For an array of reasons, nothing this sweet young lady did was not made worse for her having done it.  I hated the thought of dismissing anyone, particularly one who cared and tried so hard, but it would have saved us a significant sum to have paid her not to work.

 Late one morning in frustration, I gave her a task that could not go wrong. We needed a tiny piece of wood to repair our conference table which had a splintery spot that caught and tore people’s clothing. I wanted her to walk a few blocks to a lumber store where she might purchase a small piece of wood to cover the spot.  I worked with her, wrote out the dimensions, 2” by 8”, told her to purchase the piece as cheaply as she could, it was just a patch. Certain that she knew where the lumber store was, I told her the store would cut a piece to those dimensions for a dollar or two and sent her on her way.

 A half hour later, late for a lecture I was to give, I rushed out the front door to see Beth walking back from the lumber store empty handed. As I ran past, I yelled, “Where is the little piece of wood?”  Disappearing around the corner she yelled a response, “They’re going to deliver it after lunch.”  Oh God.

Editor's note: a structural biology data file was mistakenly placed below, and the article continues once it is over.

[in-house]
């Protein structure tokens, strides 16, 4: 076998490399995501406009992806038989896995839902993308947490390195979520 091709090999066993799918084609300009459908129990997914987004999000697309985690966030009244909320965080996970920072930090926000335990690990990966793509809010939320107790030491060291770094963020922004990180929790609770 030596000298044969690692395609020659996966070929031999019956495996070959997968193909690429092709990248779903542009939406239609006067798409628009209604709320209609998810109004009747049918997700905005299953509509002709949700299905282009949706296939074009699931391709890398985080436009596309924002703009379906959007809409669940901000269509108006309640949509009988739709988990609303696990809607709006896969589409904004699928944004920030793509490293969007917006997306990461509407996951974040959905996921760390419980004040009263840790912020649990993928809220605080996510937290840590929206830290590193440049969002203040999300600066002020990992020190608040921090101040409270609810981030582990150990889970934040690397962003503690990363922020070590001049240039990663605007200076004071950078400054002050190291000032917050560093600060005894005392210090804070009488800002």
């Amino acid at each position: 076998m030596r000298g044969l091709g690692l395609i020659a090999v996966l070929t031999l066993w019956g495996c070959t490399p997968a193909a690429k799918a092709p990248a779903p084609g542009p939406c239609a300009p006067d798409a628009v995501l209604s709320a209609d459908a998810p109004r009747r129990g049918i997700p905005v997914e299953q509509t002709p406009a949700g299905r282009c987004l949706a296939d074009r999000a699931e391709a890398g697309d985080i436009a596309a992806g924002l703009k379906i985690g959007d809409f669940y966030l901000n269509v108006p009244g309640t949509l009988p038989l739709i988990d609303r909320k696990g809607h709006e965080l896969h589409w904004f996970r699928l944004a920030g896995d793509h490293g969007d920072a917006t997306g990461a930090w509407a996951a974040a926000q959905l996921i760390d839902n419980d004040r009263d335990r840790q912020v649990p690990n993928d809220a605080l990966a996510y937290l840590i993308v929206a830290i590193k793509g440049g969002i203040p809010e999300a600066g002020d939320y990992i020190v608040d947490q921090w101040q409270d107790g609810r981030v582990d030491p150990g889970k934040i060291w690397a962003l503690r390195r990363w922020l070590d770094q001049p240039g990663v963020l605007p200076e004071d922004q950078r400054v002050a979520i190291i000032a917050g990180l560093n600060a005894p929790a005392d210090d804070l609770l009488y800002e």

Returning a few hours later I found a lumber delivery truck in front of our office and two men carrying up an enormous 8×4 ft. sheet of plywood. I bounded up the stairs to ask Beth what was going on! “Where is the little piece of wood you went to get?”  “Why, it’s on the conference table.”  And so it was, sitting there right on top, my little spot of wood exactly as I wanted it.

 As the two men entered the room and propped the 8 foot plank against the wall, I noticed that a little notch had been cut off one corner.  The bill, plus delivery, was a hundred and something.

 Beth, seeing my disbelief offered, “They said the cheapest kind of wood they sold was plywood, so I bought the plywood and had them cut out the piece you needed.” A perfectly logical following of my instructions.

 I tell that story because she was not unique, amongst our interns or first jobbers. Thankfully, more often than not, we found ready talent and in the most surprising places. Impressive, idealistic young people who, given the chance and wanting to make a difference in the world, awed us with their ability to learn, apply and lead. I think of Angela, a sporting goods clerk; Jodi, a Mary K Cosmetics saleswoman and single mom; Alex, a recent law school graduate; Julie, the university provost’s daughter; and Mike, a mostly self-taught whiz kid in the new IT field.  They, along with some heavenly-sent interns, put the Grail within our sights.